For it's two-hour running time, van Hove's pressure-cooker atmosphere built and built - aided by a constant ominous soundscape - to paraphrase Alfieri about Eddie, it was like a slow car-crash that you are unable to stop but can only view helplessly... all ruined by this stupid woman lighting up the first few rows with the light from her mobile phone.  Owen prodded her shoulder and asked her to please turn it off which she eventually did and after the cathartic relief of the ovation, she was railed at the two women sitting beside Owen and us both.

And what was her excuse for totally ruining the ending of this production?  In a self-righteous tone she whined "I had to check on the children".  That, Constant Reader, was when I LOST IT.  "Why couldn't you have waited FIVE MORE FUCKING MINUTES" I shouted at her smug puss.  Not once did she apologise, not once did that sense of entitlement waver.  

Frankly, I wanted to punch the fucker over the edge of the Dress Circle into the stalls.  On leaving the row, another couple were waiting to tell us they too had suffered through someone behind them rattling their last few Malteasers in a box toward the end of the play and fully understood our anger.  Which of course leads us on to why do theatres sell sweets that rustle and chocolates that rattle?  Why indeed.  And why didn't the Wyndhams give the usual announcement about switching off mobile phones, and why didn't the Circle usher race down to the woman and get her to turn off the phone?

I am sure if the hag had taken a photograph at that moment then the usher would have made her presence known so it leaves you to surmise that theatre managers are more eager to protect their rights over the rights of the audience.  John Waters has spoken about cinema audiences should become more militant - set light to projection booths if they show films out of focus etc. so maybe it's time for us as theatre audiences to have a similarly terrorist approach to idiots.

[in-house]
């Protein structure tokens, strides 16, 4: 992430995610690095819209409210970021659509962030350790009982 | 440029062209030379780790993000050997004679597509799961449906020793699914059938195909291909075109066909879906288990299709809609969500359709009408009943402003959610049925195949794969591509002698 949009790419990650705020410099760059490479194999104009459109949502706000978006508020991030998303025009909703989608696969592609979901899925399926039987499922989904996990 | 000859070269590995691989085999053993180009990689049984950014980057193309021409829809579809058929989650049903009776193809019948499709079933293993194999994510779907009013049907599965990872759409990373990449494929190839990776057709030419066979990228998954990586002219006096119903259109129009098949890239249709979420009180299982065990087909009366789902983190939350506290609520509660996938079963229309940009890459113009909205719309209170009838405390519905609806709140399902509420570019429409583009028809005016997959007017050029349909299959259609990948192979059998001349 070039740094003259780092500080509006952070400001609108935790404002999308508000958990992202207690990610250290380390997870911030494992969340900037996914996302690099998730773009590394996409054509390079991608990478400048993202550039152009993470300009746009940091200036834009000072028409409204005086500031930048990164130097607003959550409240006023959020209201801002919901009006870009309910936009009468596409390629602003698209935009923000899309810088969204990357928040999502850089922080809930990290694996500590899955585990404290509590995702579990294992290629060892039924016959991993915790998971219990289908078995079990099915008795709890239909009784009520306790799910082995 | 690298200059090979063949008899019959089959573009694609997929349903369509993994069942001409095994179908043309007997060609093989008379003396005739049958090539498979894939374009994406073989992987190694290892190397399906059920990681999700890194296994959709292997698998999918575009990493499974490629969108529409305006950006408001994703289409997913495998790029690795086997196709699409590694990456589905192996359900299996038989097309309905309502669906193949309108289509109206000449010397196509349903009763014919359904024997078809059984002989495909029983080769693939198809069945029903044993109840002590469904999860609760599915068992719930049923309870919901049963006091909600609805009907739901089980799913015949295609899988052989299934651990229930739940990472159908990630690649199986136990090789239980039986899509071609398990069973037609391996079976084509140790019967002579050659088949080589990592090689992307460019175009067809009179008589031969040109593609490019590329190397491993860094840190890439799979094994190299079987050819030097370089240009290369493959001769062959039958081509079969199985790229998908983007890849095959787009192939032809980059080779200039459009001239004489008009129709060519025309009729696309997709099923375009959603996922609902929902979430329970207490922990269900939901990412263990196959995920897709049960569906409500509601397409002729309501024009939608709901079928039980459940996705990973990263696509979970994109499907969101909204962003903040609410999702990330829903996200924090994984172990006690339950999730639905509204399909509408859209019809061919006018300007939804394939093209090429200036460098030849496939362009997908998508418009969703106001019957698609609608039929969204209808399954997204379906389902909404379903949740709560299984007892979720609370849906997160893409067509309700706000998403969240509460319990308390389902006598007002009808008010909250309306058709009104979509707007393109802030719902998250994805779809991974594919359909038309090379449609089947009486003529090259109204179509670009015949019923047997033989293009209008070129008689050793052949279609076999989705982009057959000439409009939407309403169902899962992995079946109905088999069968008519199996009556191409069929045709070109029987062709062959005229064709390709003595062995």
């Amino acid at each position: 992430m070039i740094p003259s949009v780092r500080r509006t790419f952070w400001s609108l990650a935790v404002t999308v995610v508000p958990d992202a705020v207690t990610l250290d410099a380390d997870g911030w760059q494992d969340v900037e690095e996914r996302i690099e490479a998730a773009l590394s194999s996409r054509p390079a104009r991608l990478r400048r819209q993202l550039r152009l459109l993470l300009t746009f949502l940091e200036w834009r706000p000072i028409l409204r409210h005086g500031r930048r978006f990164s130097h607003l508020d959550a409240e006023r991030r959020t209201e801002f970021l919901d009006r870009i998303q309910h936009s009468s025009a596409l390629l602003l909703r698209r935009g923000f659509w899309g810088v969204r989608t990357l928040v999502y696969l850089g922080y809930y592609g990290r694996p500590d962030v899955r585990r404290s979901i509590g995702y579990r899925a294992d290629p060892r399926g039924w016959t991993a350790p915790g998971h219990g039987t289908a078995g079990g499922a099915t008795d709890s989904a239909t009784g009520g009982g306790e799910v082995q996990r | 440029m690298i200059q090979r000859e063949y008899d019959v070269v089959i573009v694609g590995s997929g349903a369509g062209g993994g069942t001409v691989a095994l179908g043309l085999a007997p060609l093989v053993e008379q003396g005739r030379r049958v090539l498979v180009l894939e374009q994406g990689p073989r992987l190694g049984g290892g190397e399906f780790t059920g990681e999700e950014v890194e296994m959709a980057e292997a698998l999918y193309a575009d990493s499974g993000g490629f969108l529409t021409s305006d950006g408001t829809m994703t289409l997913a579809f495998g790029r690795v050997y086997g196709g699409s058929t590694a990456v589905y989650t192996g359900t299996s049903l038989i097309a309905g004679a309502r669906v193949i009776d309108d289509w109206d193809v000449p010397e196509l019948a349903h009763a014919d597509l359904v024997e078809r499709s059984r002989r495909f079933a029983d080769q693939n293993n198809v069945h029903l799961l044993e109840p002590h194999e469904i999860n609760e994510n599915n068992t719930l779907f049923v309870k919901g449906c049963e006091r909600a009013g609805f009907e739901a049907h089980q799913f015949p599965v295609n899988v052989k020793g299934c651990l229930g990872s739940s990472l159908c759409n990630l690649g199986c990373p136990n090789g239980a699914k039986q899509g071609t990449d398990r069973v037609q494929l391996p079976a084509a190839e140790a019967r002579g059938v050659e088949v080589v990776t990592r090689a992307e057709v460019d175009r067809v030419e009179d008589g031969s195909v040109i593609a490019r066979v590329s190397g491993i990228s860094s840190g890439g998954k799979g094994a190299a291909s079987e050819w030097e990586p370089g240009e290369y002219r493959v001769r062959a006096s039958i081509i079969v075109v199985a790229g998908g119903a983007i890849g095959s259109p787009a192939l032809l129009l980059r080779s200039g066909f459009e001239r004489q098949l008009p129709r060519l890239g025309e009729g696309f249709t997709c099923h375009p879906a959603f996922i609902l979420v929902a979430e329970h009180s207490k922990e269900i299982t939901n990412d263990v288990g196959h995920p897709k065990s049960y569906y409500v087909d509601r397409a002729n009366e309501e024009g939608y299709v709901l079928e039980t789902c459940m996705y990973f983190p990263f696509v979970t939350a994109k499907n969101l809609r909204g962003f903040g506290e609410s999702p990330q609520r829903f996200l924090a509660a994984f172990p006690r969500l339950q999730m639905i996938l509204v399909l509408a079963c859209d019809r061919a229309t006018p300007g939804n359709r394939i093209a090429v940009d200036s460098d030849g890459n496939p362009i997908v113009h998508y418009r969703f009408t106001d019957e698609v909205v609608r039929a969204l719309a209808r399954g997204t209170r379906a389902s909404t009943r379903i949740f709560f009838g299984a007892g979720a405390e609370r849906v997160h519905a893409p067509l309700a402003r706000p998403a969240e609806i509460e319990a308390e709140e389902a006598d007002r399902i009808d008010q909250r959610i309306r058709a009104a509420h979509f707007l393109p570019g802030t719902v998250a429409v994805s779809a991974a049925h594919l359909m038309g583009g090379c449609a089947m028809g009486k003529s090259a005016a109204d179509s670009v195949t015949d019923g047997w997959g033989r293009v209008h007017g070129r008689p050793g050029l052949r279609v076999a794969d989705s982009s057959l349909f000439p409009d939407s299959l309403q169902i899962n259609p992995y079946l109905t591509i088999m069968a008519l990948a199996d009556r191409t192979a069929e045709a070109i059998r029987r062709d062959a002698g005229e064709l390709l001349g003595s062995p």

What angers me is that now this excellent production is forever going to be tainted by this stupid bitch and I don't want that.  I want to remember the excellent work of Mark Strong as Eddie, Nicola Walker as Beatrice who splendidly showed a woman slowly coming to realise the trouble in her marriage, Phoebe Fox's Catherine, Emun Elliott's Marco, Luke Norris' Rudolpho and Michael Gould's Alfieri.

Ivo van Hove's unrelenting direction leaves you breathless as he ratchets up the tension with every scene so any chance for salvation - Alfieri trying to persuade Eddie not to betray the men, Beatrice trying to tell Catherine to stop pestering Eddie - feel all the more desperate when they fail.

Jan Versweyveld's open but claustrophobic set with it's unexpected showers at the start and end of the play works wonderfully as does his lighting which subtly shifts the intensity of the bright light to mirror the shifts within the characters.  A special mention must go to Tom Gibbons' ominous soundscape which plays throughout the action, sometimes swelling into religious choral sound, that keeps you permanently on edge.

I am hoping the memory of the idiot in the row in front of us might fade but I fear she will not... so here she is.

So be warned if you see this person anywhere near you in a theatre.  Me? I just hope she drops dead.